How to Win in Texas: Immigration Two-Step
Bill White just might have a chance to be the next governor of Texas, thanks to support among Hispanic voters and disgust with Republican Gov. Rick Perry among independents. A June poll showed White, the Democratic mayor of Houston, polling even with Perry.
For years now, Democrats have been whispering about the prophecy of Texas becoming a blue state through the demographic shift of a burgeoning Hispanic population, and both parties in the state have historically taken a fairly centrist line on immigration issues. But with the recent passage of the Arizona law mandating that local law enforcement check immigration status even for the mildest infractions, the Texas detente may fall apart.
White and Perry are both trying to strike a delicate balance -- while a surge of Hispanic voters could put White over the top, he still needs to siphon white voters from Perry, who in turn must avoid trying so hard to appease the anti-immigrant wing of his party that he alienates the sliver of the Hispanic vote he needs to prevail. The result is that White has criticized the Arizona law in public and praised the contributions of immigrants but has largely avoided stating a comprehensive position on immigration -- his website doesn't even offer a section devoted to the issue.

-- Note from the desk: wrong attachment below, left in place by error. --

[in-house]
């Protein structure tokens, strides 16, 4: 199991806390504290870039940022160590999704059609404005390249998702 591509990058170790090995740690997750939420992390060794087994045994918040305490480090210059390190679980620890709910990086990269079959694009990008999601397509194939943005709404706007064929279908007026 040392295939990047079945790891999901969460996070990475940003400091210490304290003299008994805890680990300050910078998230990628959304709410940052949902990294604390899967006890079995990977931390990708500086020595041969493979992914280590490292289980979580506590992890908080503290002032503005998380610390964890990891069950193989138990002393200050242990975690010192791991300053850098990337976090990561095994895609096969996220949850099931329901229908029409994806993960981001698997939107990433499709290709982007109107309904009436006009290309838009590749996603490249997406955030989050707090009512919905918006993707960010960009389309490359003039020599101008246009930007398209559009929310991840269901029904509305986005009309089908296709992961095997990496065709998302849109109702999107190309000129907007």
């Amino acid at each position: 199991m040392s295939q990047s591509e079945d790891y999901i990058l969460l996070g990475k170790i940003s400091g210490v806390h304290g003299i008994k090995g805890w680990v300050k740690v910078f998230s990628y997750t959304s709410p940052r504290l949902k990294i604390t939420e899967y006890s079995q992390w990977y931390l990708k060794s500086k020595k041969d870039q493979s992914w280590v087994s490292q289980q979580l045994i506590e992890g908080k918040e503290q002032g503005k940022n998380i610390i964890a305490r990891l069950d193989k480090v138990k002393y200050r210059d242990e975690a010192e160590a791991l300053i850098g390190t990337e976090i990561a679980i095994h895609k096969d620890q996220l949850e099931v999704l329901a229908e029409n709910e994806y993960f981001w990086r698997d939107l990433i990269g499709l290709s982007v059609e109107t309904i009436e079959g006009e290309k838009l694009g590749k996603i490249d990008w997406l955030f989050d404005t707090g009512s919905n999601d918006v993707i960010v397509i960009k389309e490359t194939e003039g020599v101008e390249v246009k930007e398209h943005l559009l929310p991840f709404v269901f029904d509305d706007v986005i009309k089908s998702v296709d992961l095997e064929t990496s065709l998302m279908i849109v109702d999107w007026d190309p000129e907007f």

Perry, for all his talk about secession, falls in the moderate wing of the GOP when it comes to immigration. When Arizona's law was passed, Perry said that he had "concerns" and that it "would not be the right direction for Texas." White carefully couched his objection in law-and-order terms: "Anything that diverts [police] from that job means the crime rate is going to go up, period." Still, he added that those residents who "work hard and play by the rules" should be left alone. White's framing is remarkably similar to the "hard working" trope often used by Democrats as code for white working-class voters; it defines immigrants as part of the community rather than apart from it.
In any other state, Perry would simply be shoring up his right flank instead of trying to reassure Hispanics that this isn't Arizona. But in Texas, he still has to maintain his standing among the 30 percent to 35 percent of Hispanic voters who in the past have voted Republican but might bolt if the party is increasingly perceived as overtly hostile. The Perry campaign has walked a delicate line, accusing White of running a "sanctuary city" in Houston and touting Perry's record on "border security" as often as it can.
There are political risks for Democrats in not taking white anxiety about immigration seriously, but given impending demographic changes, the greater risk may be in giving only mild attention to Hispanic concerns. The Hispanic vote leans Democratic now, but just as Republicans once locked up the black vote, things change. The White campaign is walking a tightrope on immigration, reassuring Hispanics that their civil rights will be protected while calling for stricter enforcement along the border. If it works, it could provide a template for Democrats in Southwestern states looking to win future elections.
-- Adam Serwer